HOW AND WHEN TO TEACH ELECTION LAW IN THE UNDERGRADUATE CLASSROOM (GRONKE 2012)

Gronke – 2012 – How and when to teach election law in the undergraduate classroom

How and When to Teach Election Law in the Undergraduate Classroom

This article is a brief overview of the place that election law scholarship can play in undergraduate education.

Convenience Voting

Forms of convenience voting—early in-person voting, voting by mail, absentee voting, electronic voting, and voting by fax—have become the mode of choice for >30% of Americans in recent elections. Despite this, and although nearly every state in the United States has adopted at least one form of convenience voting, the academic re- search on these practices is unequally distributed across important questions. A great deal of literature on turnout is counterbalanced by a dearth of research on campaign effects, election costs, ballot quality, and the risk of fraud. This article introduces the theory of convenience voting, reviews the current literature, and suggests areas for future research.

CONVENIENCE VOTING (GRONKE, GALANES-ROSENBAUM, MILLER, TOFFEY 2008)

Gronke, Galanes-Rosenbaum, Miller et al., – 2008 – Convenience Voting

Abstract:

Forms of convenience votingearly in-person voting, voting by mail, absentee voting, electronic voting, and voting by faxhave be- come the mode of choice for >30% of Americans in recent elections. Despite this, and although nearly every state in the United States has adopted at least one form of convenience voting, the academic re- search on these practices is unequally distributed across important questions. A great deal of literature on turnout is counterbalanced by a dearth of research on campaign effects, election costs, ballot quality, and the risk of fraud. This article introduces the theory of convenience voting, reviews the current literature, and suggests areas for future research.

EARLY VOTING REFORMS AND AMERICAN ELECTIONS (GRONKE 2008)

Gronke – 2008 – Early Voting Reforms and American Elections

The Psychological and Institutional Determinants of Early Voting (Gronke and Toffey 2008)

Gronke, Toffey – 2008 – The Psychological and Institutional Determinants of Early Voting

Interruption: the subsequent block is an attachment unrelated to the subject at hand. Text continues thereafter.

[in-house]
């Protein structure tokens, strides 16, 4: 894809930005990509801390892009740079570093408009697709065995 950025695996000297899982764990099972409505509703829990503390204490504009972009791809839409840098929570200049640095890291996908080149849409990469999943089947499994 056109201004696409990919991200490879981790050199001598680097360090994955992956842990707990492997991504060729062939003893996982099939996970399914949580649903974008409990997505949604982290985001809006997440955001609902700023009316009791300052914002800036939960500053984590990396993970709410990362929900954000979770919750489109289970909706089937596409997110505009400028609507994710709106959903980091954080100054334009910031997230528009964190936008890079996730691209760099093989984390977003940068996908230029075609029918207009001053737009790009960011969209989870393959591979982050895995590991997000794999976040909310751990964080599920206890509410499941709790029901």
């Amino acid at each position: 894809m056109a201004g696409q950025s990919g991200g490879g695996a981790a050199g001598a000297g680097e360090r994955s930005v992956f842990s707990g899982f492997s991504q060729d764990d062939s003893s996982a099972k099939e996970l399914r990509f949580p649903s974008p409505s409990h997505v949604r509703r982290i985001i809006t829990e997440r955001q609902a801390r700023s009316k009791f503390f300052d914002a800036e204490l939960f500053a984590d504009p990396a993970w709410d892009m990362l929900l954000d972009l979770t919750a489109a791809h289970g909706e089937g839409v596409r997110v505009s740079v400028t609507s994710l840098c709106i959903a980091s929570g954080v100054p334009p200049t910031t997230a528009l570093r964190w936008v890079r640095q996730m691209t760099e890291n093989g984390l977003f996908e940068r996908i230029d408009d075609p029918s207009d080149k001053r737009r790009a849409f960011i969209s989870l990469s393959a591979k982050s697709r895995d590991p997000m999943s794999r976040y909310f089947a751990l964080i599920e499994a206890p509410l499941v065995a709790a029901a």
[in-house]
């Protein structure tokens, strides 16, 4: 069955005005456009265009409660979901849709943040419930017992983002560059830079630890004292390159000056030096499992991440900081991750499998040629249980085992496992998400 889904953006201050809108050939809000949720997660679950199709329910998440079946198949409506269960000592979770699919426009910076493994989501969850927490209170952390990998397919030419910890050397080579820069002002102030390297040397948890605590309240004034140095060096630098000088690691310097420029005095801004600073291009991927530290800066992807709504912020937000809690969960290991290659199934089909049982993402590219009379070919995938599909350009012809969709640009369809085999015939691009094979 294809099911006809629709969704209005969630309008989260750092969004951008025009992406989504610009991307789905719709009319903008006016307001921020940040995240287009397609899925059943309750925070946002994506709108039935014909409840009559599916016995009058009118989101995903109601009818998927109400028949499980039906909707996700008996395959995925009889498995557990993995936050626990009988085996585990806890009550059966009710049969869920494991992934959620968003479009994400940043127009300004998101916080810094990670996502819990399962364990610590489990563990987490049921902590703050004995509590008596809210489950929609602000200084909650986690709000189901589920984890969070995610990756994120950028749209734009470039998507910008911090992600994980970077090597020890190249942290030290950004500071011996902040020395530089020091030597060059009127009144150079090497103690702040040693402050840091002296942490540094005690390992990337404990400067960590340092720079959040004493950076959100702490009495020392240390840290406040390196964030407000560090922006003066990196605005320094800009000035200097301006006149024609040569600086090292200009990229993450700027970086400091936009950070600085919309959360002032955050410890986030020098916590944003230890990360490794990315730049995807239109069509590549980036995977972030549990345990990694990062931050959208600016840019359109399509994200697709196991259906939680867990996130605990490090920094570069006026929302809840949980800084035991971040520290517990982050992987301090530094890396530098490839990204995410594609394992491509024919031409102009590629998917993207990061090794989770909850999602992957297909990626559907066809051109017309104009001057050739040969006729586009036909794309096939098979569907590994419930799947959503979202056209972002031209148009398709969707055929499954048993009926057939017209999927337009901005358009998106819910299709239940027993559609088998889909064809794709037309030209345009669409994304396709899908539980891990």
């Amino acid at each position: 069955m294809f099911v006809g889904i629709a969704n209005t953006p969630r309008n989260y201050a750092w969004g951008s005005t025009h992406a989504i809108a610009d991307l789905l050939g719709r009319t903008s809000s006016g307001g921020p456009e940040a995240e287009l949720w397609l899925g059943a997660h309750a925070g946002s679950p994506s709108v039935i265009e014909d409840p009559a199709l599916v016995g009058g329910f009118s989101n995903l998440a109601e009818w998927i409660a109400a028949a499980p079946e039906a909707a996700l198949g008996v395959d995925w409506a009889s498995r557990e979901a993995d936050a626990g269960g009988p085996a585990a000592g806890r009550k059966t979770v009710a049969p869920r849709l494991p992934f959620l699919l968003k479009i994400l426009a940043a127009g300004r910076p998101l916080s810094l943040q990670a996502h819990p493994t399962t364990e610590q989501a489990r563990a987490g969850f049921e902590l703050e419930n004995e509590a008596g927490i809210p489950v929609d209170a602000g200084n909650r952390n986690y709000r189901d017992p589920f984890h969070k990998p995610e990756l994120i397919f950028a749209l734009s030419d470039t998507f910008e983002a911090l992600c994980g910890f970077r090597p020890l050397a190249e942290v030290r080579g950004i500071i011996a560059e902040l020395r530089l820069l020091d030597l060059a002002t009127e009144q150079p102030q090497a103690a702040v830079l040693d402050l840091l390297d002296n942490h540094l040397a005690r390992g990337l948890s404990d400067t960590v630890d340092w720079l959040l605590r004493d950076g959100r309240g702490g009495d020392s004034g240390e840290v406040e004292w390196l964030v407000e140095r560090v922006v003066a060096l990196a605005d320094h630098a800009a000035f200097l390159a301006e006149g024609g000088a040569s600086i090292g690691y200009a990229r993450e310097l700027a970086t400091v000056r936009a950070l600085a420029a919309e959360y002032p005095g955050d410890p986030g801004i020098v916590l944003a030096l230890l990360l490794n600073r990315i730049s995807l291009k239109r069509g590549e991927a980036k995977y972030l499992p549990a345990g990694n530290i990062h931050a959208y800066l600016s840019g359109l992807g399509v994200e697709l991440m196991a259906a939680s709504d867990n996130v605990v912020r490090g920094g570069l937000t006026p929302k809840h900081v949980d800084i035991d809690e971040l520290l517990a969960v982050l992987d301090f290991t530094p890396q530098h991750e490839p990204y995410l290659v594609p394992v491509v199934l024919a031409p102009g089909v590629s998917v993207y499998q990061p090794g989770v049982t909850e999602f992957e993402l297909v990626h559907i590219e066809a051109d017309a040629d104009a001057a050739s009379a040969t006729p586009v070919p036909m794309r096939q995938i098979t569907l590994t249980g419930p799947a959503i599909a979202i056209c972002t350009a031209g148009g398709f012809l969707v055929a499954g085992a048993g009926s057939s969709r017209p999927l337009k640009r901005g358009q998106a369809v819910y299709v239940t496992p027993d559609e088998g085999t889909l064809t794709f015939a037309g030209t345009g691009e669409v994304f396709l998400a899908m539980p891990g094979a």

Abstract:

This article examines early voting, an institutional innovation whereby citizens can cast their ballots a time and location other than on election day and at the precinct place. Early voting has been proposed as way to expand the franchise, by making voting more convenient, and extend the franchise, by encouraging turnout among those segments of the population who are unable or unwilling to vote using traditional methods. The article draws on models of voter decision making that conceptualize voting as a choice reached under uncertainty. Voters vary by (a) their willingness to accept uncertainty, (b) their cognitive engagement with the campaign, and (c) their location in an institutional environment that makes early voting possible. We propose a multivariate model of early voting, contingent on a voter’s prior levels of political information, level of fixed political beliefs, and political information activity. These are also interacted with the institutional context (laws and procedures that allow early voting). At the descriptive level, we find most of the expected demographic and attitudinal patterns: early voters are older, better educated, and more cognitively engaged in the campaign and in politics. Because national surveys are ill equipped to capture nuanced campaign dynamics, many of the statistically significant relationships disappear in multi- variate analyses. Regardless, revealing differences emerge between midterm and presidential election years that allow us to make important inferences about the demographic and participatory characteristics of early voters.

DISDAINING THE MEDIA: THE AMERICAN PUBLIC’S CHANGING ATTITUDES TOWARD THE NEWS (GRONKE AND COOK 2007)

Gronke, Cook – 2007 – Disdaining the Media- The American Public’s Changing Attitudes Toward the News

Abstract: